To be GOVERNED is to be watched, inspected, spied upon, directed, law-driven, numbered, regulated, enrolled, indoctrinated, preached at, controlled, checked, estimated, valued, censured, commanded, by creatures who have neither the right nor the wisdom nor the virtue to do so. To be GOVERNED is to be at every operation, at every transaction noted, registered, counted, taxed, stamped, measured, numbered, assessed, licensed, authorized, admonished, prevented, forbidden, reformed, corrected, punished. It is, under pretext of public utility, and in the name of the general interest, to be place under contribution, drilled, fleeced, exploited, monopolized, extorted from, squeezed, hoaxed, robbed; then, at the slightest resistance, the first word of complaint, to be repressed, fined, vilified, harassed, hunted down, abused, clubbed, disarmed, bound, choked, imprisoned, judged, condemned, shot, deported, sacrificed, sold, betrayed; and to crown all, mocked, ridiculed, derided, outraged, dishonored. That is government; that is its justice; that is its morality.

P.-J. Proudhon, General Idea of the Revolution in the Nineteenth Century (trans. John Beverly Robinson), Epilogue ¶ 39

Further reading:

Thanks, bro: a “racially themed” frat party at Johns Hopkins University

(Story thanks to a tip from Lisa Casanova.)

Campus life in America

photo: two white members of the women's softball team, in blackface, posing for the camera with gold teeth flashing and hands making gang signs

Stetson University, Halloween 2005

photo: frat brothers, one in blackface, pose a mock lynching.

Oklahoma State, September 2002

photo: white frat brothers, one in blackface, pose with the student in blackface kneeling on the floor and a student dressed as a cop pointing a prop gun at his head. Ole Miss, Halloween 2001.

Ole Miss, Halloween 2001.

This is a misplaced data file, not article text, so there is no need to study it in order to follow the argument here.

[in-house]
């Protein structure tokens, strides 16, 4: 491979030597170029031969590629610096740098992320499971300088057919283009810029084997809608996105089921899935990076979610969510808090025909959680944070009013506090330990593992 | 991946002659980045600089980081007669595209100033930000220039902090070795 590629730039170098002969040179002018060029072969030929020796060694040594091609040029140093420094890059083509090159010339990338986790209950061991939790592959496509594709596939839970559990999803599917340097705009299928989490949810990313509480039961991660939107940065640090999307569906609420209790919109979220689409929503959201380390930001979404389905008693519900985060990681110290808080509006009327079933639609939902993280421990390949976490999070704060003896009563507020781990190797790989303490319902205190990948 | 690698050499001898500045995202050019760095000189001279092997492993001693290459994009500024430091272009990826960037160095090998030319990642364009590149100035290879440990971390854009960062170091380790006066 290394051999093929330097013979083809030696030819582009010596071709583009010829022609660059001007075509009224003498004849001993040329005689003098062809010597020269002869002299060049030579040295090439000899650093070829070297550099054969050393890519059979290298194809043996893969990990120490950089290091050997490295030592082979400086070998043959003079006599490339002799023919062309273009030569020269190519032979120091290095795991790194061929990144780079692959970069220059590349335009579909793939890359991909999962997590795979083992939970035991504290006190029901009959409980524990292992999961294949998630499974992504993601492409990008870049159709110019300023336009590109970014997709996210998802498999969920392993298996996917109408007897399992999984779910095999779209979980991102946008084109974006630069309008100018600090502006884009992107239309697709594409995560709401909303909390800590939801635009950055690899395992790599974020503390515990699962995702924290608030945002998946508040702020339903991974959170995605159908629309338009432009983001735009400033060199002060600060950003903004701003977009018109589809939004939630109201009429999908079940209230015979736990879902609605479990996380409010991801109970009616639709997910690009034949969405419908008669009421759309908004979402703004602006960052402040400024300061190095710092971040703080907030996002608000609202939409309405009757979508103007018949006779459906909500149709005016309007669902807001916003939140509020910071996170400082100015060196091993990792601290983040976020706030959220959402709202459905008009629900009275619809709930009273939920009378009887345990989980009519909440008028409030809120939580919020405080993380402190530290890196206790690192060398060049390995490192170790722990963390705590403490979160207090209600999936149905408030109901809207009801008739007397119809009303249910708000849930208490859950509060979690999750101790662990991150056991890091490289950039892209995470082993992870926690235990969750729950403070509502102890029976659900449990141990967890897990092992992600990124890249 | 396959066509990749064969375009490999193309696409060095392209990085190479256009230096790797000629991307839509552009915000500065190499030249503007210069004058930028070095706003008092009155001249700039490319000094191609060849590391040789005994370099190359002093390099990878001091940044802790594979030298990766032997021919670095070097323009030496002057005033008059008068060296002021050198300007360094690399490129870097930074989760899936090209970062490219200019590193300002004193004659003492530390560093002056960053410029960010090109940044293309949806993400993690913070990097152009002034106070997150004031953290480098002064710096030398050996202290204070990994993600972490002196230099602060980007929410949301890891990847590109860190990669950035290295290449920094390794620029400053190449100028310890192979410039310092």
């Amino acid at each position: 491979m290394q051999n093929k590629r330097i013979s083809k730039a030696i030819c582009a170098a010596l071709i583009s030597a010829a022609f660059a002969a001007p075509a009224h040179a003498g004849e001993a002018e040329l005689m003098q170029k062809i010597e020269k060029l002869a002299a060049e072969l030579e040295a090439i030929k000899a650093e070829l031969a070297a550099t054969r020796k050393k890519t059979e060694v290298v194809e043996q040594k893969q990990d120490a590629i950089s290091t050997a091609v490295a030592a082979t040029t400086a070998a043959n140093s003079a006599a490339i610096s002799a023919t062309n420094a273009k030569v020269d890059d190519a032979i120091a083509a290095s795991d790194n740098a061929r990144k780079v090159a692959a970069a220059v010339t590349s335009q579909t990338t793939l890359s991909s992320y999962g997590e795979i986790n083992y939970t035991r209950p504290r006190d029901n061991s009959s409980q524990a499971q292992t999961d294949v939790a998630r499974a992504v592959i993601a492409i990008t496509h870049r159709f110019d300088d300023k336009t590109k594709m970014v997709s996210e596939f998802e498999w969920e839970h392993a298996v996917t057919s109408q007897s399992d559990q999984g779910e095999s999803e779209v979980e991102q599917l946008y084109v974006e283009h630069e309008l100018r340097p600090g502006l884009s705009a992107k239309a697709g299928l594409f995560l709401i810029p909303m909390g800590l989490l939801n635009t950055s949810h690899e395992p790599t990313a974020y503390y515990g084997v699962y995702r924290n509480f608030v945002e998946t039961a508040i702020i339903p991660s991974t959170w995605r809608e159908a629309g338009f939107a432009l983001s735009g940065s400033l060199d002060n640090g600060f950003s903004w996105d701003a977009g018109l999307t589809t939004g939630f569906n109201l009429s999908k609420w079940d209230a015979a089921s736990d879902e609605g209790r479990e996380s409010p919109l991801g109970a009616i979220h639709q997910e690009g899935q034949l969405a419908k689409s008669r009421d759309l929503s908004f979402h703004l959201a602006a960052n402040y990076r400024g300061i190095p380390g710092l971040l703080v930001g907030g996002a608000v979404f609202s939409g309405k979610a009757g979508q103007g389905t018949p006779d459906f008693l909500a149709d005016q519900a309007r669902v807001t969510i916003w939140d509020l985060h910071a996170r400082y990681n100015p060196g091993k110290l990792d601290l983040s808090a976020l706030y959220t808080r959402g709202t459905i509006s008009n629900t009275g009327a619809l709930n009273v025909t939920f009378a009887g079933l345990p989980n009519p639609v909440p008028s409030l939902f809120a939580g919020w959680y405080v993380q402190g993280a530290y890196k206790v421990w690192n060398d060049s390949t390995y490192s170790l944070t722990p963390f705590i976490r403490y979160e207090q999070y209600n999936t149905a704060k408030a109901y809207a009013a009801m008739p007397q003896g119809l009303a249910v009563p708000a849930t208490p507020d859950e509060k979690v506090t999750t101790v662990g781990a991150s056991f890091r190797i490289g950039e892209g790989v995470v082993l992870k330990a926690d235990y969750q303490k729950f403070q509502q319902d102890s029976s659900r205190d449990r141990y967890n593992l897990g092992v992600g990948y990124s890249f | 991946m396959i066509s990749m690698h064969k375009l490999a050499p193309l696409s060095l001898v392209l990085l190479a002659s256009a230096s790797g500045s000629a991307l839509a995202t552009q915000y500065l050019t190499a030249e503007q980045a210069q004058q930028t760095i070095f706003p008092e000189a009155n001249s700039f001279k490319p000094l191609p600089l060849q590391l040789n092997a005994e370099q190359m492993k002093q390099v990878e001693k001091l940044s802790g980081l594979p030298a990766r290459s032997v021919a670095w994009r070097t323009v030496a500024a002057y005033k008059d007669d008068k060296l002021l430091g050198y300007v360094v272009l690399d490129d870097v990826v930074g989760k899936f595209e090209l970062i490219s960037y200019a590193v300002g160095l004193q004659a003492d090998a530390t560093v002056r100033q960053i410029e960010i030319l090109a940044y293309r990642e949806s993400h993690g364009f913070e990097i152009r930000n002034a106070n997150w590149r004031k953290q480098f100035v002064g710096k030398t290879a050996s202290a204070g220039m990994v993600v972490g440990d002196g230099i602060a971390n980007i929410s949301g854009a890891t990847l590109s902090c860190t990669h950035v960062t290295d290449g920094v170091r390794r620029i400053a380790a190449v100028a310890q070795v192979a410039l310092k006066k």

photo: white Beta Theta Pi frat brothers flash gangsta poses in blackface. Auburn, Halloween 2001

Auburn, Halloween 2001.

photo: white frat brothers, one dressed in Klan robes and one in blackface, stage a mock lynching. Auburn, Halloween 2001.

Auburn, Halloween 2001.

It’s early November; that means it’s time for yet another isolated incident at a Halloween party on yet another college campus. This one comes to us thanks to the brothers of Sigma Chi at Johns Hopkins University:

BALTIMORE – Johns Hopkins University suspended a fraternity Monday afternoon following a racially themed Halloween party Saturday night at an off-campus house.

Members of the Black Student Union and supporters rallied on North Charles Street in front of the campus, speaking out against the local Sigma Chi chapter and perceived racial hostility on campus. Hopkins is investigating the party and said the national Sigma Chi fraternity has imposed a 45-day suspension of the chapter's activities and will conduct its own investigation.

The uproar began shortly after the Halloween in the 'Hood party was advertised on the Web site Facebook.com. The invitation encouraged racial-stereotyping costumes, included references to the late attorney Johnnie Cochran and O.J. Simpson, and prefaced descriptions of Baltimore as a ghetto, the hood and the HIV pit with a four-letter epithet.

The invitation was attributed to Justin H. Park, who is listed as a Sigma Chi Class of 2008 member on the fraternity's Web site.

Johns Hopkins said in a written statement that the Greek life coordinator had told the chapter president last week that he found the advertisement racist and offensive, and directed the fraternity to withdraw the advertising immediately, but it reappeared without the coordinator's knowledge, in an altered but still offensive form.

… A small group of black students went to the party and said white students were dressed as pimps, prostitutes — and slaves. Outside the front door of the house in the 200 block of East 33rd Street was a plastic skeleton dressed as a pirate, hanging from a rope noose.

And then as you walked up to the house, you heard fake gunshots — as if there is a gun fight in this neighborhood every night, said freshman Blake Edwards, 18. The noose is extremely offensive and makes a mockery of the minority students that go to school here. Several of the girls I went with left in tears.